Keep Going, Son
As a boy I played with bugs. I was fascinated with them. One of my favorite things to do was to salvage two empty, metal coffee cans from the grown ups. Yuban. Folger’s. Then I'd find a good, stiff stick, about a foot in length. I'd fill one coffee can with dirt. That one I'd leave behind in the backyard or in the garage, wherever was homebase on that day for my ongoing experiments with red ants. The half-dirt one was gonna be my ant farm. That’s where they’re gonna dig holes. That’s where I’m gonna put the other bugs and watch the red ants attack them. The other can that’s empty still, that was my collecting can. That one I took with me, along with my stick I’d find. Then I'd head off down the street to wherever I had seen that red ant nest.
Red ants are the big ants, they bite and sting and get really mad, but that's what makes them interesting. Plus, they can't climb out of cans, not straight up on metal, they can only dig. I would crouch down, tip the empty coffee can sideways and press the rim of it on the ground, and with my stick I'd sweep red ants into the can, one by one. They'd be boiling and spazzing in the can after I’d fling them in, rolling up into an angry ball all over their buddies, but they couldn't climb out, so they’d just keep running around in there while I got more. I could safely get about 30 ants in the can before things started getting hairy. I’d be taking chances after that. After that, if I tipped the can to sweep up more, I ran the risk of letting some get out. And they weren’t happy. But I ran that risk. Over and over, every time. I'd probably bring back fifty or so red ants before I called it quits. I would always get stung on the legs two or three times, because red ants CAN climb up shoes and socks. It feels kinda like a bee sting. Maybe a little more stingy-ness that won’t go away, but a little less OUCH at the start. One time, I rubbed Vaseline on my shoes, thinking that would stop them. I thought they’d either get stuck or else slip off. But no, they just climbed right over it. Vaseline didn’t work at all. I didn't care. Stings never made me stop. I was so fascinated, the stings, never even fazed me.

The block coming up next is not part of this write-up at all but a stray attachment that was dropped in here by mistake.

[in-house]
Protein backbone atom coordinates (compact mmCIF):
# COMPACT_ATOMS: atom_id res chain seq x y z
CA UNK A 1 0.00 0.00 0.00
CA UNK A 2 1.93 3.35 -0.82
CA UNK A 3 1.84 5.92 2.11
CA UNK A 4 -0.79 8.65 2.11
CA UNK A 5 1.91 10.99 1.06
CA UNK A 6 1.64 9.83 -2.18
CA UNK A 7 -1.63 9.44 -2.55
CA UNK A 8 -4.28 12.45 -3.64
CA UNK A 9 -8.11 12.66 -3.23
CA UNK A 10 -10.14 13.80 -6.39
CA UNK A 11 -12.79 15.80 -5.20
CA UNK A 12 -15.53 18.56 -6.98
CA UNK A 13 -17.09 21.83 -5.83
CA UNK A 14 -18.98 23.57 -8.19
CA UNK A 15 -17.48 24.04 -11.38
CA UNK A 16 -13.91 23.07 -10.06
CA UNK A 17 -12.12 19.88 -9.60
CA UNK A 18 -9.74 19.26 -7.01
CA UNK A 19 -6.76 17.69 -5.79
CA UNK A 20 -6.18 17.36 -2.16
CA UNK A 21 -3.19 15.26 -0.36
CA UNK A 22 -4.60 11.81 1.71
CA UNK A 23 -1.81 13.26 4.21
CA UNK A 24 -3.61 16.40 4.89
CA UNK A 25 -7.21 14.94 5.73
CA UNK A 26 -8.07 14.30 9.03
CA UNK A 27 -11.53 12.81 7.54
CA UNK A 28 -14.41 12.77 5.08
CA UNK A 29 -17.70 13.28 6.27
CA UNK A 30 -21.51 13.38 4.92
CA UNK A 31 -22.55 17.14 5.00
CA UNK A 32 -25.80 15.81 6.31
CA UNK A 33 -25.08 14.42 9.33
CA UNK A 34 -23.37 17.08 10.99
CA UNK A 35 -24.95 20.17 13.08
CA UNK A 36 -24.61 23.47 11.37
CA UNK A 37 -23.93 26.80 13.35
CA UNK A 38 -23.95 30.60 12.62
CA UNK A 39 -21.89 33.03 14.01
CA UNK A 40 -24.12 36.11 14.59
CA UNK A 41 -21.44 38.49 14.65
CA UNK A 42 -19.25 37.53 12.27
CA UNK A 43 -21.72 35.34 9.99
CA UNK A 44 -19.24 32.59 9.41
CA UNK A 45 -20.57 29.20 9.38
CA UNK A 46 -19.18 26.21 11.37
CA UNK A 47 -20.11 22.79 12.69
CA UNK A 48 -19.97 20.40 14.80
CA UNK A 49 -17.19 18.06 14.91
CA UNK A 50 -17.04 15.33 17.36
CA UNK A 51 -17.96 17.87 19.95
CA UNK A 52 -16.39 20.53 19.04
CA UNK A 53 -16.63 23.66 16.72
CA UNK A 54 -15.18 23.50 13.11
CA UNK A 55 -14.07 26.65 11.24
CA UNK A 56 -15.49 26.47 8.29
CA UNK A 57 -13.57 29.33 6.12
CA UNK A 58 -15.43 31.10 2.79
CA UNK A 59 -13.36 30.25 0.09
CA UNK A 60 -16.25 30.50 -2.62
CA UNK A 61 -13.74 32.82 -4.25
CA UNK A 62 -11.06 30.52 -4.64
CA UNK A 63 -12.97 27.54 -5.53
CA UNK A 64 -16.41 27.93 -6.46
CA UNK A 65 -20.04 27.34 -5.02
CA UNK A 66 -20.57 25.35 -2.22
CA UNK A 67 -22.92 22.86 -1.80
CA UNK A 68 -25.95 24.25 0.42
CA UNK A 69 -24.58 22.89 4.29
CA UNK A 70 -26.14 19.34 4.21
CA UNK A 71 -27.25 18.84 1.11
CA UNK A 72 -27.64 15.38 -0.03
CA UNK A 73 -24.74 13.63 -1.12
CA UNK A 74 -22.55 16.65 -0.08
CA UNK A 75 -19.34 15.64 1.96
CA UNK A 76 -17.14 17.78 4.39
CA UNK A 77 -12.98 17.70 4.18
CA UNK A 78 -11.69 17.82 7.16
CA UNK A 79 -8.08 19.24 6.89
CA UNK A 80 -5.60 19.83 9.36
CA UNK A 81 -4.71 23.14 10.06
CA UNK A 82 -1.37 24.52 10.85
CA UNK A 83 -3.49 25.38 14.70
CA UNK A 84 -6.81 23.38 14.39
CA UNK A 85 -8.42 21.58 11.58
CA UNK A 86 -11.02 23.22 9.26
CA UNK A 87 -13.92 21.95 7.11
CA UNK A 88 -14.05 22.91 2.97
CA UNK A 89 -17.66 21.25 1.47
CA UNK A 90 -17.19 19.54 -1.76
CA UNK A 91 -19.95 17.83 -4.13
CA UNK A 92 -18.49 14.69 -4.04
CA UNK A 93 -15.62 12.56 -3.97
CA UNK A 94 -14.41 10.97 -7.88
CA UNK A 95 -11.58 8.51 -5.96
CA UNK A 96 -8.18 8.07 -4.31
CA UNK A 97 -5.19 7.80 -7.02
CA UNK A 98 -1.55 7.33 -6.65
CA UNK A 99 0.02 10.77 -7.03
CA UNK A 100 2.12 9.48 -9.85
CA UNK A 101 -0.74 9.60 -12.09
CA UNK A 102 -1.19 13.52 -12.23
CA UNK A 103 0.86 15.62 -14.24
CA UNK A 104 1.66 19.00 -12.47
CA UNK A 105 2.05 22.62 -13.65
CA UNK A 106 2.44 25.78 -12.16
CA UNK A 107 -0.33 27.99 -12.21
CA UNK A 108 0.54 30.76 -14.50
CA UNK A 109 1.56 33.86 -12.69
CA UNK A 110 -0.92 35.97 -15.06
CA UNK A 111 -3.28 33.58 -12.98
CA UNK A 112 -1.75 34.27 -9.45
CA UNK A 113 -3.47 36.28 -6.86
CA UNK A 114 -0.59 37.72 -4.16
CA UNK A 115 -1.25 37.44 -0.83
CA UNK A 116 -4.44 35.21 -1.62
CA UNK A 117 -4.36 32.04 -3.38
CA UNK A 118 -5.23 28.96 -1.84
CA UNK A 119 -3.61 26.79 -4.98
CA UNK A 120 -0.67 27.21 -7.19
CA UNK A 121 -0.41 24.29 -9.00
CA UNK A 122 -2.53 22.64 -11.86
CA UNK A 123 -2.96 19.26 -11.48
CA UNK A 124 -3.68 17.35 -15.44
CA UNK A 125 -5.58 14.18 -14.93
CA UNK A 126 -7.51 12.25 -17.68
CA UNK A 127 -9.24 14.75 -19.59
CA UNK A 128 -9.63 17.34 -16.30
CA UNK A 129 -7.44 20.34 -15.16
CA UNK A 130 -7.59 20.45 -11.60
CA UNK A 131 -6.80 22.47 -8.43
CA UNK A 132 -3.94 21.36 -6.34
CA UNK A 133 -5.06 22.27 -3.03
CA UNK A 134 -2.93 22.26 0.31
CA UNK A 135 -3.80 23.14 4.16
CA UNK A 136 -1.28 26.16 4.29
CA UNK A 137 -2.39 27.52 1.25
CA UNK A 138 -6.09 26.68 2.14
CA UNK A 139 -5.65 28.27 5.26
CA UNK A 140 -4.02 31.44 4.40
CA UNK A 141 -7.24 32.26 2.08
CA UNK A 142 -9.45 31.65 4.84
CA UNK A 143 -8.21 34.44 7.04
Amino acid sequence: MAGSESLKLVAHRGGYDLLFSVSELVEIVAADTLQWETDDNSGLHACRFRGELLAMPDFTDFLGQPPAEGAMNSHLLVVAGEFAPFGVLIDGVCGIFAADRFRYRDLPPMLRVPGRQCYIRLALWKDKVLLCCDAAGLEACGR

I had this bravery around stinging insects that is hard for me to fathom now: I have kept my curiousity about insects as an adult, but I have lost my bravery around stings, so I mostly leave such things alone now. That, and I'm a lot farther from the ground now. I think that also has a lot to do with it.
I watch my boy now. And he does things with bugs that bring me back there. He's got that same bug bravery that I used to have.
God, I hope he doesn't lose it.
He'll pick up earwigs and tell me how much their pinchers don't even hurt. He'll pick up ground beetles--the predatory kind that hunt other bugs--and he'll do things that even I would never have the guts to do as a boy: He'll pick up a predatory ground beetle and stick the formidable-looking, carnivorous mandibles of that angry, writhing sucker up against a finger on his other hand, and he'll tell me how much it doesn't hurt either. Apparently, as gnarly-looking as those beetles' jaws are, they cannot break human skin. So they were harmless this whole time.
My son is pioneering new ground here. I remember those beetles as a boy. I never messed with them without a stick and a can in my hands. My boy has discovered something new that I never knew. Not even when I was brave. My son is already better than me. He has already outdone his old dad.
Keep going, son. Keep going.